As a young boy back in the UK during the 1960s, summer always saw the Walton family packing up their swimming togs for a fortnight’s summer holiday in North Wales. During the early half of the decade, a B&B in Harlech was the most usual destination but, as the 1960s swung further, we moved further afield to Anglesey and, more specifically, Amlwch, the island’s most northerly town. During the many long hot summer spent in Amlwch, our family became part owners of a fishing boat – the Vivienne. I can still recall fishing off the coast and returning to Amlwch’s picturesque port with the stern of the Vivienne full of mackerel. Fans of heavy metal music will be familiar with Amlwch as the late Lemmy of Motorhead fame spent time at school in this small Welsh town.

By the early 1970s, having gone my own way, family holidays were a thing of the past but many happy memories remain. Indeed, our first dog – a black Labrador named Judy – was born in Anglesey.

During those holidays spent in Anglesey, we explored many of the island’s beaches, including Red Wharf Bay – although we referred to it as simply ‘red beach’. This large sandy beach disappears completely at high tide, only to reappear like magic as the sea recedes. It was a great place to visit, you just had to make sure you got there when the beach wasn’t submerged beneath the Irish Sea.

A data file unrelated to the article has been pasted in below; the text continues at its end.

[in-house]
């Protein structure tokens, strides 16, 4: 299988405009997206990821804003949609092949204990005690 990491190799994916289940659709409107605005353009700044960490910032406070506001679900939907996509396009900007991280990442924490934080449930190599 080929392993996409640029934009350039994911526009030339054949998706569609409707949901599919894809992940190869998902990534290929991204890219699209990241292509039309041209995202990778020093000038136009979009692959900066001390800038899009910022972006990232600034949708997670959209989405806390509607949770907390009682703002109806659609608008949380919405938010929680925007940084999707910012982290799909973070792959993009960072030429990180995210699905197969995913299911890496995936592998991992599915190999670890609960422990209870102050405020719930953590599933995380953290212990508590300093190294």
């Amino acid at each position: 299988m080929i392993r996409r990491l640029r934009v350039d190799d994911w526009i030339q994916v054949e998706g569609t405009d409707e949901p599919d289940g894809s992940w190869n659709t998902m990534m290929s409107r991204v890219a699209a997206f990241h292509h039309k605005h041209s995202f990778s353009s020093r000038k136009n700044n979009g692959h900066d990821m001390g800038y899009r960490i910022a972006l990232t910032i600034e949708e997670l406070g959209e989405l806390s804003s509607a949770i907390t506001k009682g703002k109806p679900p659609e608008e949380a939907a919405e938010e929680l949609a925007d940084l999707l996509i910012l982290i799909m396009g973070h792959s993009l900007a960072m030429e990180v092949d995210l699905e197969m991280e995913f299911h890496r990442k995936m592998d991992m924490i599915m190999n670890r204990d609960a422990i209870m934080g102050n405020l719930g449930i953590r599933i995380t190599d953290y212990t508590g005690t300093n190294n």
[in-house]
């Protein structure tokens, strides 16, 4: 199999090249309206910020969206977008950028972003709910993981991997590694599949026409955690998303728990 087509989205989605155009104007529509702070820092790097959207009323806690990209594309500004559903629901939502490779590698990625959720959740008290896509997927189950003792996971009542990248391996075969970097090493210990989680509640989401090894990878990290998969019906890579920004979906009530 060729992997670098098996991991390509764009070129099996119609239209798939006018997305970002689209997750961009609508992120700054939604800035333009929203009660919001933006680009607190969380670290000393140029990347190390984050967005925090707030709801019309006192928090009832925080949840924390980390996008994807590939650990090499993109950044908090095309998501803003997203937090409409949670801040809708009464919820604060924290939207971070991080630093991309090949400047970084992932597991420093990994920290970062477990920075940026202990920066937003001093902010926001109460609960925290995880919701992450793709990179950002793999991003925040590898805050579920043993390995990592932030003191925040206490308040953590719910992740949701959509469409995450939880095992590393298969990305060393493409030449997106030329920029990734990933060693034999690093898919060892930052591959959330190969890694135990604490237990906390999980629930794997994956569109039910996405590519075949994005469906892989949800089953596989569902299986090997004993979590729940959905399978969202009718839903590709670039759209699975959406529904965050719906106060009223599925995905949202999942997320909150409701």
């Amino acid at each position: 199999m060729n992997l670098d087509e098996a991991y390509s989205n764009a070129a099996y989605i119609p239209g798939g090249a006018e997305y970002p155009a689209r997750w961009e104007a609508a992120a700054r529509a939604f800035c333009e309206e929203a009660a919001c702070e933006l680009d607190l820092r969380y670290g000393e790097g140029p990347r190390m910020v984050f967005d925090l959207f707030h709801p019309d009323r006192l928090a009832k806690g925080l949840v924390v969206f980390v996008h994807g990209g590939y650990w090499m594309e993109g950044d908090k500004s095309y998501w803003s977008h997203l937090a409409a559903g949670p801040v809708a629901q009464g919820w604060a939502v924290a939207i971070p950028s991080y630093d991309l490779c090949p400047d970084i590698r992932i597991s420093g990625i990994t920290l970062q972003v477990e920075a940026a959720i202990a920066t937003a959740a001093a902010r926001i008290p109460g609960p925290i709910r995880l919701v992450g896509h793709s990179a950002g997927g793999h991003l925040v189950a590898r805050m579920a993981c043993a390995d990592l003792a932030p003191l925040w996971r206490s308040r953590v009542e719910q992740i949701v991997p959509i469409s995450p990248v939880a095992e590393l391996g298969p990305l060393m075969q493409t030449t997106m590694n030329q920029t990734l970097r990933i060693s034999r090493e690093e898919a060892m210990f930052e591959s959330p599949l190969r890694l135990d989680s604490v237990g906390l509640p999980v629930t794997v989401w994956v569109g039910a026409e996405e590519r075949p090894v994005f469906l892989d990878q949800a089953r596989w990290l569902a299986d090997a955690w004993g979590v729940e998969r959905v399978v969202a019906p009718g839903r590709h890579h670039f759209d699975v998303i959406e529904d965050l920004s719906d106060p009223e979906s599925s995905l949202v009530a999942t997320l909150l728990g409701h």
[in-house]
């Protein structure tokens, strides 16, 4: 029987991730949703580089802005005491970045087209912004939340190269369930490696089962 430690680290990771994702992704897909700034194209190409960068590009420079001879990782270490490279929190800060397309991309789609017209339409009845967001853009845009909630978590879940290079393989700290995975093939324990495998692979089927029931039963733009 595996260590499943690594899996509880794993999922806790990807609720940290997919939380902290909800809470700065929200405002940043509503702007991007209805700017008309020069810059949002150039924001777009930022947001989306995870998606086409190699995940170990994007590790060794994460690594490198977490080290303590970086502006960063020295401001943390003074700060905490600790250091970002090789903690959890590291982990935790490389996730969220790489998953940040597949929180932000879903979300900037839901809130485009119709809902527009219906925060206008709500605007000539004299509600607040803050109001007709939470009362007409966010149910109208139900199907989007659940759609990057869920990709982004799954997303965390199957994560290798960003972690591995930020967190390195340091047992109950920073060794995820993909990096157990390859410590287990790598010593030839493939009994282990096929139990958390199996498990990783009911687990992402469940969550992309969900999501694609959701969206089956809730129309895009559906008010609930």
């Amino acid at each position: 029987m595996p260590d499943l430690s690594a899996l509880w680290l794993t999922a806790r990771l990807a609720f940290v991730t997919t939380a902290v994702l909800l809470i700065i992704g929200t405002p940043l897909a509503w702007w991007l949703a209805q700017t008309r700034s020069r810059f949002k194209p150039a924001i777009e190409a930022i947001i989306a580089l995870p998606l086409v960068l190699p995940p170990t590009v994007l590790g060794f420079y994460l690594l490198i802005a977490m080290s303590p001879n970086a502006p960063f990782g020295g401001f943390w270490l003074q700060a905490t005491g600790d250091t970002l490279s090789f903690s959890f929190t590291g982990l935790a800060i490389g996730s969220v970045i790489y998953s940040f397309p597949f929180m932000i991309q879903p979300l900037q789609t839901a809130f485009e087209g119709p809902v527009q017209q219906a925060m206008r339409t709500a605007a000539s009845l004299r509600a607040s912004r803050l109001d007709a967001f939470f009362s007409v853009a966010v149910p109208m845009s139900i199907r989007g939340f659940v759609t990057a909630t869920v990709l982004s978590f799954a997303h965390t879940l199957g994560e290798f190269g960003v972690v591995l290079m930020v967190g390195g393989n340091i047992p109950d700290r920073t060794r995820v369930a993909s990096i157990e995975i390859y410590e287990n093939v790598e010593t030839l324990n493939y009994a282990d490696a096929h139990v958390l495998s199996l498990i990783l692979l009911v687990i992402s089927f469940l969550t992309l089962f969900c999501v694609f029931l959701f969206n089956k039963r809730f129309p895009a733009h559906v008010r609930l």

What I didn’t know about Red Wharf Bay whilst strolling along it in the 1960s was that, in the immediate post-WWII years, a gentleman by the name of Maurice Wilks had actually sketched out a design for a vehicle on the very sand I was walking over. At that time Wilks was Rover’s Technical Director and, of course, the vehicle whose outline he scratched out on the sand was the Land Rover.

British Answer to the Jeep

As well as his work at Rover, Maurice Wilks also maintained a farming property in Newborough (or Niwbwrchm, for those who speak Welsh) in Anglesey. Wilks used an old ex-US Army Willys-Overland Jeep as his farmyard hack. His brother, Spencer Wilks, also held a position at Rover – in fact he was the company’s president from 1929 to 1960. One day when the two brothers got together, Spencer asked Maurice what he’d do when his old Jeep died. Maurice simply replied that he’d just have to go and by another one.

To read this and other articles on the Classic Driver website please click here to sign up for a membership. Once a member and logged in, you'll be able to read all the articles on the site. If you are already a paid up member, please log in, using the Log In link in the menu at the top of the page.